Ethnobotanical studies in the genus Sansevieria Thunb. (Asparagaceae) in Zimbabwe.

Ratidzayi Takawira Nyenya, Brita Stedje

Abstract


 

A study investigating ethnobotanical uses and ethnotaxonomy of the genus Sansevieria Thunb. (Asparagaceae) in Zimbabwe is presented. Direct observation of plant use by informants, open-ended and informal interviews covering questions on local names of species, uses, mode of administration and the specific plant part used were employed during the study. Ethnobotanical uses for four species; Sansevieria aethiopica Thunb., Sansevieria hyacinthoides (L.) Druce, Sansevieria kirkii Baker and Sansevieria pearsonii N.E.Br. were recorded from 60 informants. A total of 11 use categories were defined; ornamentals, medicinal use in humans, medicinal use in animals, food, play, processed fiber, unprocessed fiber, crafts, making whip ends, spiritual uses and other uses. Medicinal use in humans was the most prevalent category, contributing 33% of the total responses. Several uses of Sansevieria in Zimbabwe not previously documented in the literature are described for the first time in this study.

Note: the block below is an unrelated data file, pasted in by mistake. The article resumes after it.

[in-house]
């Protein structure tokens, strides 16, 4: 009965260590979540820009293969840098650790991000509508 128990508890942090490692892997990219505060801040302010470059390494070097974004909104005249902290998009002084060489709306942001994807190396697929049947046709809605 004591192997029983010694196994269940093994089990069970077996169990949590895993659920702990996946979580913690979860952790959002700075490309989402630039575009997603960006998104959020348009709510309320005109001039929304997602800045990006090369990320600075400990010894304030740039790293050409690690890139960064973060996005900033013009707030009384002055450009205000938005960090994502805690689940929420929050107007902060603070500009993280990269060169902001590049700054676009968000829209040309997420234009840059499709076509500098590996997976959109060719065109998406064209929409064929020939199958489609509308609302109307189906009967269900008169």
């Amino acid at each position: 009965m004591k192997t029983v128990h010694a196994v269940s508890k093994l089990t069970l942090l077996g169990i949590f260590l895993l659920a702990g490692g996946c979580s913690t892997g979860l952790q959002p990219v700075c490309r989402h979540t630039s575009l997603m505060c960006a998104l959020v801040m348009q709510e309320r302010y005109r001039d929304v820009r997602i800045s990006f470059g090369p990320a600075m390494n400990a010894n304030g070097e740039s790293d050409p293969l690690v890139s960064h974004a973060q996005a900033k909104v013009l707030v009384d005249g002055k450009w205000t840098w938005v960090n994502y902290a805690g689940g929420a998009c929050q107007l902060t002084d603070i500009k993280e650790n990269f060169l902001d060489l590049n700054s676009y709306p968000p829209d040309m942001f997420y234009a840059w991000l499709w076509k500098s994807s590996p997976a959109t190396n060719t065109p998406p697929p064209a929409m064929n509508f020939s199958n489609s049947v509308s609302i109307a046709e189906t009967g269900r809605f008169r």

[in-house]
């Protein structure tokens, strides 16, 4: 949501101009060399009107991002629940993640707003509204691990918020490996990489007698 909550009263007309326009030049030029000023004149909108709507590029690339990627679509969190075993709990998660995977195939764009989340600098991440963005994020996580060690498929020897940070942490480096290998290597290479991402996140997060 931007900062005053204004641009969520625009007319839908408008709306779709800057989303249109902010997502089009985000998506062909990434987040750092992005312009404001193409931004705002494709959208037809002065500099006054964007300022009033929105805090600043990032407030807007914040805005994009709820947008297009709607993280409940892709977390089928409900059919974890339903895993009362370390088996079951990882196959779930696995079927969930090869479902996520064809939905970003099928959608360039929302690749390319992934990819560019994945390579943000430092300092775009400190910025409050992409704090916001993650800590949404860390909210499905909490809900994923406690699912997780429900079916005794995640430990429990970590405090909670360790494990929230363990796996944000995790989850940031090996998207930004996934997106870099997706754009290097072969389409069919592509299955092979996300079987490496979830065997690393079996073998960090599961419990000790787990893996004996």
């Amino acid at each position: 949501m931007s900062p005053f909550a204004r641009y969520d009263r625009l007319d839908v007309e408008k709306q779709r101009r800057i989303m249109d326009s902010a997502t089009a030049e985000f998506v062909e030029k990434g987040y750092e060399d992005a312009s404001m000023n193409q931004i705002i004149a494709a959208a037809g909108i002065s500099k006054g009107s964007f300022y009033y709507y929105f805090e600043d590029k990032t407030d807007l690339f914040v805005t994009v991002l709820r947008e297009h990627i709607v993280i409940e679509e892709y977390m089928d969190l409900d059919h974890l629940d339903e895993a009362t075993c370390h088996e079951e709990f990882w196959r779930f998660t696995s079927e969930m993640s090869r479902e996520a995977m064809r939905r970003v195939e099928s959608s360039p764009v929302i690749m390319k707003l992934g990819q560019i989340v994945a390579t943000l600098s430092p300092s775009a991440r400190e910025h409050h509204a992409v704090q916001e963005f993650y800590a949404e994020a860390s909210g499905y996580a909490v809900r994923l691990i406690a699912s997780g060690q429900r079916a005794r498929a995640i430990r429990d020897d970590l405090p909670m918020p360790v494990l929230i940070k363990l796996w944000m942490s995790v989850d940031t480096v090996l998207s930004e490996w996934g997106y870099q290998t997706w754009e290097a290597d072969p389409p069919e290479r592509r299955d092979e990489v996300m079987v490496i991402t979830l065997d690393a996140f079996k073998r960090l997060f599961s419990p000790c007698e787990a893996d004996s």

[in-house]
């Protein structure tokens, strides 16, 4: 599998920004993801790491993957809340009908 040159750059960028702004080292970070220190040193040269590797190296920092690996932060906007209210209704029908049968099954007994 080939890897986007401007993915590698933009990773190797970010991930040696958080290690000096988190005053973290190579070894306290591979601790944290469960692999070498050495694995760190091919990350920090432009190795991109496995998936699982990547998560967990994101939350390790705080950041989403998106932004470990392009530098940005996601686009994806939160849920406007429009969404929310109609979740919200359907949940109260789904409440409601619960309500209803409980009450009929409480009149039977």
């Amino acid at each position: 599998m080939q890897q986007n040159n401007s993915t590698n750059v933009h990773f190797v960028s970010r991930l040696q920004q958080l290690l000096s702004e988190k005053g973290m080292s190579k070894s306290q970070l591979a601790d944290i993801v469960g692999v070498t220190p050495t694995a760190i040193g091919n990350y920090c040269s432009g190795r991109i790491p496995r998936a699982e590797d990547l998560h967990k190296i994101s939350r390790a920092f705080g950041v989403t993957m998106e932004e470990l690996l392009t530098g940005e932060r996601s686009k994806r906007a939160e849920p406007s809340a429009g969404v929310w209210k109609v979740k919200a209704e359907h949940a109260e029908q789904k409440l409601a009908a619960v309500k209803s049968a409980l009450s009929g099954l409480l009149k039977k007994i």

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Ethnobotany Research and Applications (ISSN 1547-3465) is published online by the Department of Ethnobotany, Institute of Botany, Ilia State University.
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